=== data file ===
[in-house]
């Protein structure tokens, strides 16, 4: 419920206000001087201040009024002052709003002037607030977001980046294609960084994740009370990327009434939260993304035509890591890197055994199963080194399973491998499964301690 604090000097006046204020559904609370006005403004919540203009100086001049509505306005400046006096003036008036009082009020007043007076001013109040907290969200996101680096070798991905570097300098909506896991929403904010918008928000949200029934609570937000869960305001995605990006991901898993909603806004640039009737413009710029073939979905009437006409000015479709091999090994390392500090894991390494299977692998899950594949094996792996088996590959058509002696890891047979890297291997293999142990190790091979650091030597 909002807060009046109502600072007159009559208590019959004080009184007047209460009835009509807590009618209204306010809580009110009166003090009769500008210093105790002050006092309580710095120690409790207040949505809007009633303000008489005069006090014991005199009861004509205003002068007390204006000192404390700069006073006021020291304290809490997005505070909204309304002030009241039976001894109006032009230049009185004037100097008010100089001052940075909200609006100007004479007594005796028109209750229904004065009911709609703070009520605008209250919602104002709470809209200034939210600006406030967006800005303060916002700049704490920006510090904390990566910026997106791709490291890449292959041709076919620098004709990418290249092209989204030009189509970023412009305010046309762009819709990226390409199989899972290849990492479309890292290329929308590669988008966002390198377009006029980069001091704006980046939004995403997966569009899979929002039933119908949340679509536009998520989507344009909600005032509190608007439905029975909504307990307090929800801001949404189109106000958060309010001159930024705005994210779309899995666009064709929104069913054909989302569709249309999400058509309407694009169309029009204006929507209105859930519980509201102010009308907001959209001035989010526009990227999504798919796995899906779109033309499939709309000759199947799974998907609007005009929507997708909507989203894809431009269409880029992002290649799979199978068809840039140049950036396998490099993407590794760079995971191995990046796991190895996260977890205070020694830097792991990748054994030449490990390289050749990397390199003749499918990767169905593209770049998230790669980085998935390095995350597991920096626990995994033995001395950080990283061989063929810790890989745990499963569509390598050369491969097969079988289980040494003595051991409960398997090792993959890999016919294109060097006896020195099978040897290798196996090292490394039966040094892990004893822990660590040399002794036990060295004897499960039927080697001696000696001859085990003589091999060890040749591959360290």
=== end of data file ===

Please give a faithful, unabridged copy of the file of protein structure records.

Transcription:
[in-house]
């Protein structure tokens, strides 16, 4: 419920206000001087201040009024002052709003002037607030977001980046294609960084994740009370990327009434939260993304035509890591890197055994199963080194399973491998499964301690 604090000097006046204020559904609370006005403004919540203009100086001049509505306005400046006096003036008036009082009020007043007076001013109040907290969200996101680096070798991905570097300098909506896991929403904010918008928000949200029934609570937000869960305001995605990006991901898993909603806004640039009737413009710029073939979905009437006409000015479709091999090994390392500090894991390494299977692998899950594949094996792996088996590959058509002696890891047979890297291997293999142990190790091979650091030597 909002807060009046109502600072007159009559208590019959004080009184007047209460009835009509807590009618209204306010809580009110009166003090009769500008210093105790002050006092309580710095120690409790207040949505809007009633303000008489005069006090014991005199009861004509205003002068007390204006000192404390700069006073006021020291304290809490997005505070909204309304002030009241039976001894109006032009230049009185004037100097008010100089001052940075909200609006100007004479007594005796028109209750229904004065009911709609703070009520605008209250919602104002709470809209200034939210600006406030967006800005303060916002700049704490920006510090904390990566910026997106791709490291890449292959041709076919620098004709990418290249092209989204030009189509970023412009305010046309762009819709990226390409199989899972290849990492479309890292290329929308590669988008966002390198377009006029980069001091704006980046939004995403997966569009899979929002039933119908949340679509536009998520989507344009909600005032509190608007439905029975909504307990307090929800801001949404189109106000958060309010001159930024705005994210779309899995666009064709929104069913054909989302569709249309999400058509309407694009169309029009204006929507209105859930519980509201102010009308907001959209001035989010526009990227999504798919796995899906779109033309499939709309000759199947799974998907609007005009929507997708909507989203894809431009269409880029992002290649799979199978068809840039140049950036396998490099993407590794760079995971191995990046796991190895996260977890205070020694830097792991990748054994030449490990390289050749990397390199003749499918990767169905593209770049998230790669980085998935390095995350597991920096626990995994033995001395950080990283061989063929810790890989745990499963569509390598050369491969097969079988289980040494003595051991409960398997090792993959890999016919294109060097006896020195099978040897290798196996090292490394039966040094892990004893822990660590040399002794036990060295004897499960039927080697001696000696001859085990003589091999060890040749591959360290």